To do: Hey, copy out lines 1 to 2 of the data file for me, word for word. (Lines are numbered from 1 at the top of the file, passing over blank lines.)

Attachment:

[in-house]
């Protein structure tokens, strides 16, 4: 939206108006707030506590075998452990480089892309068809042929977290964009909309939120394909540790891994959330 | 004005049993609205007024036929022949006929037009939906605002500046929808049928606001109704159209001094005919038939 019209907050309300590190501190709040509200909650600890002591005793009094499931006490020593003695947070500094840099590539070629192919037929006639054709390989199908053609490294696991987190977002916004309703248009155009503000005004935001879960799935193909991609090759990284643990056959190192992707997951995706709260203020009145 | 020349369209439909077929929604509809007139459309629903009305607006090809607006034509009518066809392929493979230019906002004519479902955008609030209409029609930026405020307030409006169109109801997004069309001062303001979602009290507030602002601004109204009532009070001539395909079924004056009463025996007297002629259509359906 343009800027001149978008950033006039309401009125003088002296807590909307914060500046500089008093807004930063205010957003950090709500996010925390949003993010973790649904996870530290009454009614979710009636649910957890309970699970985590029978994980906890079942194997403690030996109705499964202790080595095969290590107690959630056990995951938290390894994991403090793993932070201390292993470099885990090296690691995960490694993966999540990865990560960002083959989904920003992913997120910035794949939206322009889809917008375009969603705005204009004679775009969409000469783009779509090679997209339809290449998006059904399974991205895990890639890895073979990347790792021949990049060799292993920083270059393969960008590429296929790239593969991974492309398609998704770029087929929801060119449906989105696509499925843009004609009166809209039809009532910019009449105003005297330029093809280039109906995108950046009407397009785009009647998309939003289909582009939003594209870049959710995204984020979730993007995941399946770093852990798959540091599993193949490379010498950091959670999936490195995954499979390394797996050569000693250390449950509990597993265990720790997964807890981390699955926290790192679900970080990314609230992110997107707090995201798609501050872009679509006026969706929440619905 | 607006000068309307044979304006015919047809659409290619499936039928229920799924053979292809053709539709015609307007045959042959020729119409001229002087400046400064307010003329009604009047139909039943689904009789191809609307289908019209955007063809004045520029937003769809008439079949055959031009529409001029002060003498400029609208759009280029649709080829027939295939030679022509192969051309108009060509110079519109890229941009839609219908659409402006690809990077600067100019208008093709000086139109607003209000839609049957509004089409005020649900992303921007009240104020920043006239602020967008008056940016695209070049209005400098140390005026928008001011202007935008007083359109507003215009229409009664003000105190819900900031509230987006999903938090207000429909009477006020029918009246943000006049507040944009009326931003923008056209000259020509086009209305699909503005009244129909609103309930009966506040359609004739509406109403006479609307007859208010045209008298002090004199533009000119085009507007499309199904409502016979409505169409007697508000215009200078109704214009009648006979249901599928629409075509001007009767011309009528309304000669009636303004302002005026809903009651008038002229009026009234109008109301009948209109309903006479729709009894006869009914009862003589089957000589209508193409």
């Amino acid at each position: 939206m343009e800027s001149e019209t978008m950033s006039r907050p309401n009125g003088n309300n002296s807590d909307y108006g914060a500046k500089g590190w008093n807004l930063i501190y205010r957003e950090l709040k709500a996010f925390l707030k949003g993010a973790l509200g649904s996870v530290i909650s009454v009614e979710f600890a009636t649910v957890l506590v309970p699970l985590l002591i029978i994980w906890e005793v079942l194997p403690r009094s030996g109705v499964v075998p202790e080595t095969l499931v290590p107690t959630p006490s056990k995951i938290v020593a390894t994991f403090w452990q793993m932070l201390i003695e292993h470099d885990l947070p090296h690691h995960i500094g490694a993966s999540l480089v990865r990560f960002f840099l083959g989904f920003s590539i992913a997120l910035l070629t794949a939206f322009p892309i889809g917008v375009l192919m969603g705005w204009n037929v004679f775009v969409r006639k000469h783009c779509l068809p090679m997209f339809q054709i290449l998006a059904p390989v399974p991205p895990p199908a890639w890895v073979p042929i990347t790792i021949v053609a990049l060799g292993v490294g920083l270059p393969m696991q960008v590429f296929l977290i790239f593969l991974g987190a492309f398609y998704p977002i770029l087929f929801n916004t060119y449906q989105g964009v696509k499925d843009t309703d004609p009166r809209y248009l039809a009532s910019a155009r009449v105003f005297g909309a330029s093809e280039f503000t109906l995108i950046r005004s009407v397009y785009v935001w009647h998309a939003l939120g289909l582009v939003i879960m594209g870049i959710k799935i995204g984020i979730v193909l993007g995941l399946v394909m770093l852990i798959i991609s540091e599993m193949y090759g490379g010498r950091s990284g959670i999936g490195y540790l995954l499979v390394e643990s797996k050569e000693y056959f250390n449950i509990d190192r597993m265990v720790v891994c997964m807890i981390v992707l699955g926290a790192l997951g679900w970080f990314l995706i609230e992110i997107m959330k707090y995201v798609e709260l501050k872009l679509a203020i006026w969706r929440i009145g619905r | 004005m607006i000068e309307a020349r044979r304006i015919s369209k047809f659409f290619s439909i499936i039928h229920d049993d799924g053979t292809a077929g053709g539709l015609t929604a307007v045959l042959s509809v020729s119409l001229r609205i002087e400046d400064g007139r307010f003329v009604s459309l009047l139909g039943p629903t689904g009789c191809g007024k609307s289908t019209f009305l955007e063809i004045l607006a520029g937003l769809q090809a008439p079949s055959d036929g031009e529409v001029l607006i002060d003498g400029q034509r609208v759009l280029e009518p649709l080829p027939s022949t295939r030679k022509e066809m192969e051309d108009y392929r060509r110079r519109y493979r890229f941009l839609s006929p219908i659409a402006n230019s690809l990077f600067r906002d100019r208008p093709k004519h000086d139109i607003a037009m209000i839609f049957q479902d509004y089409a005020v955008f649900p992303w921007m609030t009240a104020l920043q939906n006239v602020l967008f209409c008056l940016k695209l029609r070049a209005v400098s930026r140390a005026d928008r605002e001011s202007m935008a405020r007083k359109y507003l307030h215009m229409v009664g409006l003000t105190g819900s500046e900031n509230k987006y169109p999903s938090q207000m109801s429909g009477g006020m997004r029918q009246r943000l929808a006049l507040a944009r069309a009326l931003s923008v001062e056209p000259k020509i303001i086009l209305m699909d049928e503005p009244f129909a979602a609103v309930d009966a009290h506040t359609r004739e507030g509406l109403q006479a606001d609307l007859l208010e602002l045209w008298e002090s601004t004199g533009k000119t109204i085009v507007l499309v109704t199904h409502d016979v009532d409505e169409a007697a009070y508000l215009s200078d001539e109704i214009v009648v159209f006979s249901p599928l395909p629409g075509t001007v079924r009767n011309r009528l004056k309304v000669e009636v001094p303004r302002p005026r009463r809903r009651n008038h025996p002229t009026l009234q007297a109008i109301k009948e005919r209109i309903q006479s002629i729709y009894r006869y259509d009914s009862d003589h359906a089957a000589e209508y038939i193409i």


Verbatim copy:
[in-house]
């Protein structure tokens, strides 16, 4: 939206108006707030506590075998452990480089892309068809042929977290964009909309939120394909540790891994959330 | 004005049993609205007024036929022949006929037009939906605002500046929808049928606001109704159209001094005919038939 019209907050309300590190501190709040509200909650600890002591005793009094499931006490020593003695947070500094840099590539070629192919037929006639054709390989199908053609490294696991987190977002916004309703248009155009503000005004935001879960799935193909991609090759990284643990056959190192992707997951995706709260203020009145 | 020349369209439909077929929604509809007139459309629903009305607006090809607006034509009518066809392929493979230019906002004519479902955008609030209409029609930026405020307030409006169109109801997004069309001062303001979602009290507030602002601004109204009532009070001539395909079924004056009463025996007297002629259509359906 343009800027001149978008950033006039309401009125003088002296807590909307914060500046500089008093807004930063205010957003950090709500996010925390949003993010973790649904996870530290009454009614979710009636649910957890309970699970985590029978994980906890079942194997403690030996109705499964202790080595095969290590107690959630056990995951938290390894994991403090793993932070201390292993470099885990090296690691995960490694993966999540990865990560960002083959989904920003992913997120910035794949939206322009889809917008375009969603705005204009004679775009969409000469783009779509090679997209339809290449998006059904399974991205895990890639890895073979990347790792021949990049060799292993920083270059393969960008590429296929790239593969991974492309398609998704770029087929929801060119449906989105696509499925843009004609009166809209039809009532910019009449105003005297330029093809280039109906995108950046009407397009785009009647998309939003289909582009939003594209870049959710995204984020979730993007995941399946770093852990798959540091599993193949490379010498950091959670999936490195995954499979390394797996050569000693250390449950509990597993265990720790997964807890981390699955926290790192679900970080990314609230992110997107707090995201798609501050872009679509006026969706929440619905 | 607006000068309307044979304006015919047809659409290619499936039928229920799924053979292809053709539709015609307007045959042959020729119409001229002087400046400064307010003329009604009047139909039943689904009789191809609307289908019209955007063809004045520029937003769809008439079949055959031009529409001029002060003498400029609208759009280029649709080829027939295939030679022509192969051309108009060509110079519109890229941009839609219908659409402006690809990077600067100019208008093709000086139109607003209000839609049957509004089409005020649900992303921007009240104020920043006239602020967008008056940016695209070049209005400098140390005026928008001011202007935008007083359109507003215009229409009664003000105190819900900031509230987006999903938090207000429909009477006020029918009246943000006049507040944009009326931003923008056209000259020509086009209305699909503005009244129909609103309930009966506040359609004739509406109403006479609307007859208010045209008298002090004199533009000119085009507007499309199904409502016979409505169409007697508000215009200078109704214009009648006979249901599928629409075509001007009767011309009528309304000669009636303004302002005026809903009651008038002229009026009234109008109301009948209109309903006479729709009894006869009914009862003589089957000589209508193409």